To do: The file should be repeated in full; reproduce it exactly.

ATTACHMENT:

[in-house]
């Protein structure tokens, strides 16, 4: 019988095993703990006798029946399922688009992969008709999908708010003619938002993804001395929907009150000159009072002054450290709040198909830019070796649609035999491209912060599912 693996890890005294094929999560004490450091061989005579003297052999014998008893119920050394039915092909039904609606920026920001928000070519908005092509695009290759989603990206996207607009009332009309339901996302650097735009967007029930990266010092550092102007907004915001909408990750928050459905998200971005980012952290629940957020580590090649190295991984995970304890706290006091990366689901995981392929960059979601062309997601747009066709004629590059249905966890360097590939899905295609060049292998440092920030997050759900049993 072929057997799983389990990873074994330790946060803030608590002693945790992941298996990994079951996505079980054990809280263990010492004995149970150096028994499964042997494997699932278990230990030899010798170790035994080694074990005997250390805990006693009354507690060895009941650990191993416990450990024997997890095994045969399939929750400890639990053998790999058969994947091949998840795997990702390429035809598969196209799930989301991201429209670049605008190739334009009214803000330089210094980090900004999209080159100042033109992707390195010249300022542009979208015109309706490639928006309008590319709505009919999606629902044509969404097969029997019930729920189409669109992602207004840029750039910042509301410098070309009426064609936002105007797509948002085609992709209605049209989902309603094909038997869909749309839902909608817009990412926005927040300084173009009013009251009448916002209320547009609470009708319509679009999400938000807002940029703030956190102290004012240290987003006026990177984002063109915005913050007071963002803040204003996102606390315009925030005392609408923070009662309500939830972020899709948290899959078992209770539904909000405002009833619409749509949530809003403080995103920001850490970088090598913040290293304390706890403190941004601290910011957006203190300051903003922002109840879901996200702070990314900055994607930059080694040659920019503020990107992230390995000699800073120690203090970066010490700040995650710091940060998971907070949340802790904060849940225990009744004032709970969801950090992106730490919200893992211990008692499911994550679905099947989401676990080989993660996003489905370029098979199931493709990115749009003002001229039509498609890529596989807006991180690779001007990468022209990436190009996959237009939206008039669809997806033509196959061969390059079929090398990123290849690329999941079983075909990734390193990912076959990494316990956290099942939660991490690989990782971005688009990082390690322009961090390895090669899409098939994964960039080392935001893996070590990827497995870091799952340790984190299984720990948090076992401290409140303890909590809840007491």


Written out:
[in-house]
């Protein structure tokens, strides 16, 4: 019988095993703990006798029946399922688009992969008709999908708010003619938002993804001395929907009150000159009072002054450290709040198909830019070796649609035999491209912060599912 693996890890005294094929999560004490450091061989005579003297052999014998008893119920050394039915092909039904609606920026920001928000070519908005092509695009290759989603990206996207607009009332009309339901996302650097735009967007029930990266010092550092102007907004915001909408990750928050459905998200971005980012952290629940957020580590090649190295991984995970304890706290006091990366689901995981392929960059979601062309997601747009066709004629590059249905966890360097590939899905295609060049292998440092920030997050759900049993 072929057997799983389990990873074994330790946060803030608590002693945790992941298996990994079951996505079980054990809280263990010492004995149970150096028994499964042997494997699932278990230990030899010798170790035994080694074990005997250390805990006693009354507690060895009941650990191993416990450990024997997890095994045969399939929750400890639990053998790999058969994947091949998840795997990702390429035809598969196209799930989301991201429209670049605008190739334009009214803000330089210094980090900004999209080159100042033109992707390195010249300022542009979208015109309706490639928006309008590319709505009919999606629902044509969404097969029997019930729920189409669109992602207004840029750039910042509301410098070309009426064609936002105007797509948002085609992709209605049209989902309603094909038997869909749309839902909608817009990412926005927040300084173009009013009251009448916002209320547009609470009708319509679009999400938000807002940029703030956190102290004012240290987003006026990177984002063109915005913050007071963002803040204003996102606390315009925030005392609408923070009662309500939830972020899709948290899959078992209770539904909000405002009833619409749509949530809003403080995103920001850490970088090598913040290293304390706890403190941004601290910011957006203190300051903003922002109840879901996200702070990314900055994607930059080694040659920019503020990107992230390995000699800073120690203090970066010490700040995650710091940060998971907070949340802790904060849940225990009744004032709970969801950090992106730490919200893992211990008692499911994550679905099947989401676990080989993660996003489905370029098979199931493709990115749009003002001229039509498609890529596989807006991180690779001007990468022209990436190009996959237009939206008039669809997806033509196959061969390059079929090398990123290849690329999941079983075909990734390193990912076959990494316990956290099942939660991490690989990782971005688009990082390690322009961090390895090669899409098939994964960039080392935001893996070590990827497995870091799952340790984190299984720990948090076992401290409140303890909590809840007491």